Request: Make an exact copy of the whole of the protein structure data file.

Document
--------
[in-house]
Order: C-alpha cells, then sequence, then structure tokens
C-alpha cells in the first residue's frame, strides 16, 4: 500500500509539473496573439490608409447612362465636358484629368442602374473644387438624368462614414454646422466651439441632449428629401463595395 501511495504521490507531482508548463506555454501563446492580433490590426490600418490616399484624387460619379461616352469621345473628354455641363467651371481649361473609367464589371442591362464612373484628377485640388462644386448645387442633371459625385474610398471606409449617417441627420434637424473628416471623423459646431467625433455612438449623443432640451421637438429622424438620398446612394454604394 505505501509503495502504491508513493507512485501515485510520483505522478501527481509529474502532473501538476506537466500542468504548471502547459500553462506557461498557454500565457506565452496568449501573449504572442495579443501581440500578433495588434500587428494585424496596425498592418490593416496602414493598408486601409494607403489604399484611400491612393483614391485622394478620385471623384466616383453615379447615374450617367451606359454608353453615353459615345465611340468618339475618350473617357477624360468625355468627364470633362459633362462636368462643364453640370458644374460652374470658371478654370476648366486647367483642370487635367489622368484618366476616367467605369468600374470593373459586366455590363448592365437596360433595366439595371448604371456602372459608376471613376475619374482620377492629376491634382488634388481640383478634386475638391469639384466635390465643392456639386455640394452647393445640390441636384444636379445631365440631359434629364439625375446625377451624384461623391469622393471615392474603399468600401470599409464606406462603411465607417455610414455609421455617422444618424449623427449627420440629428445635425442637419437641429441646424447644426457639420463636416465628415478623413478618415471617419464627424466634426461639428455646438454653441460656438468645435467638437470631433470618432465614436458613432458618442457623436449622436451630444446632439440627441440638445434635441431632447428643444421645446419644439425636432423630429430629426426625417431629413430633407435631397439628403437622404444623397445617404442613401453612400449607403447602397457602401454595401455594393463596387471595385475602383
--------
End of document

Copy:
[in-house]
Order: C-alpha cells, then sequence, then structure tokens
C-alpha cells in the first residue's frame, strides 16, 4: 500500500509539473496573439490608409447612362465636358484629368442602374473644387438624368462614414454646422466651439441632449428629401463595395 501511495504521490507531482508548463506555454501563446492580433490590426490600418490616399484624387460619379461616352469621345473628354455641363467651371481649361473609367464589371442591362464612373484628377485640388462644386448645387442633371459625385474610398471606409449617417441627420434637424473628416471623423459646431467625433455612438449623443432640451421637438429622424438620398446612394454604394 505505501509503495502504491508513493507512485501515485510520483505522478501527481509529474502532473501538476506537466500542468504548471502547459500553462506557461498557454500565457506565452496568449501573449504572442495579443501581440500578433495588434500587428494585424496596425498592418490593416496602414493598408486601409494607403489604399484611400491612393483614391485622394478620385471623384466616383453615379447615374450617367451606359454608353453615353459615345465611340468618339475618350473617357477624360468625355468627364470633362459633362462636368462643364453640370458644374460652374470658371478654370476648366486647367483642370487635367489622368484618366476616367467605369468600374470593373459586366455590363448592365437596360433595366439595371448604371456602372459608376471613376475619374482620377492629376491634382488634388481640383478634386475638391469639384466635390465643392456639386455640394452647393445640390441636384444636379445631365440631359434629364439625375446625377451624384461623391469622393471615392474603399468600401470599409464606406462603411465607417455610414455609421455617422444618424449623427449627420440629428445635425442637419437641429441646424447644426457639420463636416465628415478623413478618415471617419464627424466634426461639428455646438454653441460656438468645435467638437470631433470618432465614436458613432458618442457623436449622436451630444446632439440627441440638445434635441431632447428643444421645446419644439425636432423630429430629426426625417431629413430633407435631397439628403437622404444623397445617404442613401453612400449607403447602397457602401454595401455594393463596387471595385475602383